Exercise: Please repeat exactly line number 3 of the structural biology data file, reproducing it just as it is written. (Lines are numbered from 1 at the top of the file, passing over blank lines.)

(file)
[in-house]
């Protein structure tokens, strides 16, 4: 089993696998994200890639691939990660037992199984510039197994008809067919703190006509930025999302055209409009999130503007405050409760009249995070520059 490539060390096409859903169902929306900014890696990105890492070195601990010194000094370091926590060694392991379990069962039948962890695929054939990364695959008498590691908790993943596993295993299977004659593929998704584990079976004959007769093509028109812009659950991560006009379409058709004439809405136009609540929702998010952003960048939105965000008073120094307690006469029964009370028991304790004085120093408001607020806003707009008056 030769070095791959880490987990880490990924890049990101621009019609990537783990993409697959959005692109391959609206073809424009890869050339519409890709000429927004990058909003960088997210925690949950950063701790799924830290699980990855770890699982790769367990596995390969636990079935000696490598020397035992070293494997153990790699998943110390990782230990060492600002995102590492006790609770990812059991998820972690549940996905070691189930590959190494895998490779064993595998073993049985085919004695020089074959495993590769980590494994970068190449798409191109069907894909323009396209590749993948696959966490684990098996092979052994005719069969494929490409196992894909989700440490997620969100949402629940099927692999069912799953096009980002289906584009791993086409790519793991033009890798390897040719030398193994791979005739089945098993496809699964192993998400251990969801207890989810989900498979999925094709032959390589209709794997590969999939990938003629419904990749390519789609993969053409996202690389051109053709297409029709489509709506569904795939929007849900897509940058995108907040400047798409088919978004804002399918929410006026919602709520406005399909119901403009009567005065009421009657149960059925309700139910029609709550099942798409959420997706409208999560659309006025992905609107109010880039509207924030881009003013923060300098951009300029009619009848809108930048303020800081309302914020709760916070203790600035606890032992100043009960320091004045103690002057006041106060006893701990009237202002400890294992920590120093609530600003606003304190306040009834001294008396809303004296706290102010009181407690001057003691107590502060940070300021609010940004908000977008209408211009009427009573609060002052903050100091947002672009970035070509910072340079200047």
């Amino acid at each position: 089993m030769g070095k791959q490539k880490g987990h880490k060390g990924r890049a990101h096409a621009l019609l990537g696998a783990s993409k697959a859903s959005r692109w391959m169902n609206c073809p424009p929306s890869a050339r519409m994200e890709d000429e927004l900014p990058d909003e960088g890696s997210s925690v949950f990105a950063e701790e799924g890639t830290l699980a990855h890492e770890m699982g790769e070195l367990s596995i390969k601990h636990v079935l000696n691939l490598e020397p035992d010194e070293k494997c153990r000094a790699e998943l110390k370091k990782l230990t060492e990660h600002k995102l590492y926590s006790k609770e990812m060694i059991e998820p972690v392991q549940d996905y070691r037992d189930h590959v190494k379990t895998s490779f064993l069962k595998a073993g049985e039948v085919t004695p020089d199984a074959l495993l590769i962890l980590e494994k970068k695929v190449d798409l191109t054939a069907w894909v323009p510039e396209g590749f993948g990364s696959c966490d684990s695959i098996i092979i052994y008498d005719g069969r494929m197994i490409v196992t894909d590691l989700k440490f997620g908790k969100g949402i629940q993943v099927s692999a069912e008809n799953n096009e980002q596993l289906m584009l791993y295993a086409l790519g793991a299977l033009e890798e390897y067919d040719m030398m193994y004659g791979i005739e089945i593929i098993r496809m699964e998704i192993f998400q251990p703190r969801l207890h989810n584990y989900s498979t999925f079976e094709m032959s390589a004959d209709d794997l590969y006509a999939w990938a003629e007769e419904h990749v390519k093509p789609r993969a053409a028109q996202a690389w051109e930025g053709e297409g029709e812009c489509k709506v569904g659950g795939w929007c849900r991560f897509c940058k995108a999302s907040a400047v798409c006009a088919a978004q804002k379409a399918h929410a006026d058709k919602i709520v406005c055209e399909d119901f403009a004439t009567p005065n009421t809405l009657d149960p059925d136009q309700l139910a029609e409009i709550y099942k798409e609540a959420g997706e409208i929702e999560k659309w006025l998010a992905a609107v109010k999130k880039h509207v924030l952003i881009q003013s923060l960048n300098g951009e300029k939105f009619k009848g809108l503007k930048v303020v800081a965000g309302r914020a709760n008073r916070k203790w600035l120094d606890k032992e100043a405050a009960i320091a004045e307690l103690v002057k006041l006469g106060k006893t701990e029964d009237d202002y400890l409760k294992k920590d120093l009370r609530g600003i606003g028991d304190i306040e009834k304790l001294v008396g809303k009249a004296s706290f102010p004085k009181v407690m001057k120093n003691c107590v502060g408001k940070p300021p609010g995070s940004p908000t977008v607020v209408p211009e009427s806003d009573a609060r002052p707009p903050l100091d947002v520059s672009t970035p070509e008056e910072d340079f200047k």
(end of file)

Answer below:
């Amino acid at each position: 089993m030769g070095k791959q490539k880490g987990h880490k060390g990924r890049a990101h096409a621009l019609l990537g696998a783990s993409k697959a859903s959005r692109w391959m169902n609206c073809p424009p929306s890869a050339r519409m994200e890709d000429e927004l900014p990058d909003e960088g890696s997210s925690v949950f990105a950063e701790e799924g890639t830290l699980a990855h890492e770890m699982g790769e070195l367990s596995i390969k601990h636990v079935l000696n691939l490598e020397p035992d010194e070293k494997c153990r000094a790699e998943l110390k370091k990782l230990t060492e990660h600002k995102l590492y926590s006790k609770e990812m060694i059991e998820p972690v392991q549940d996905y070691r037992d189930h590959v190494k379990t895998s490779f064993l069962k595998a073993g049985e039948v085919t004695p020089d199984a074959l495993l590769i962890l980590e494994k970068k695929v190449d798409l191109t054939a069907w894909v323009p510039e396209g590749f993948g990364s696959c966490d684990s695959i098996i092979i052994y008498d005719g069969r494929m197994i490409v196992t894909d590691l989700k440490f997620g908790k969100g949402i629940q993943v099927s692999a069912e008809n799953n096009e980002q596993l289906m584009l791993y295993a086409l790519g793991a299977l033009e890798e390897y067919d040719m030398m193994y004659g791979i005739e089945i593929i098993r496809m699964e998704i192993f998400q251990p703190r969801l207890h989810n584990y989900s498979t999925f079976e094709m032959s390589a004959d209709d794997l590969y006509a999939w990938a003629e007769e419904h990749v390519k093509p789609r993969a053409a028109q996202a690389w051109e930025g053709e297409g029709e812009c489509k709506v569904g659950g795939w929007c849900r991560f897509c940058k995108a999302s907040a400047v798409c006009a088919a978004q804002k379409a399918h929410a006026d058709k919602i709520v406005c055209e399909d119901f403009a004439t009567p005065n009421t809405l009657d149960p059925d136009q309700l139910a029609e409009i709550y099942k798409e609540a959420g997706e409208i929702e999560k659309w006025l998010a992905a609107v109010k999130k880039h509207v924030l952003i881009q003013s923060l960048n300098g951009e300029k939105f009619k009848g809108l503007k930048v303020v800081a965000g309302r914020a709760n008073r916070k203790w600035l120094d606890k032992e100043a405050a009960i320091a004045e307690l103690v002057k006041l006469g106060k006893t701990e029964d009237d202002y400890l409760k294992k920590d120093l009370r609530g600003i606003g028991d304190i306040e009834k304790l001294v008396g809303k009249a004296s706290f102010p004085k009181v407690m001057k120093n003691c107590v502060g408001k940070p300021p609010g995070s940004p908000t977008v607020v209408p211009e009427s806003d009573a609060r002052p707009p903050l100091d947002v520059s672009t970035p070509e008056e910072d340079f200047k």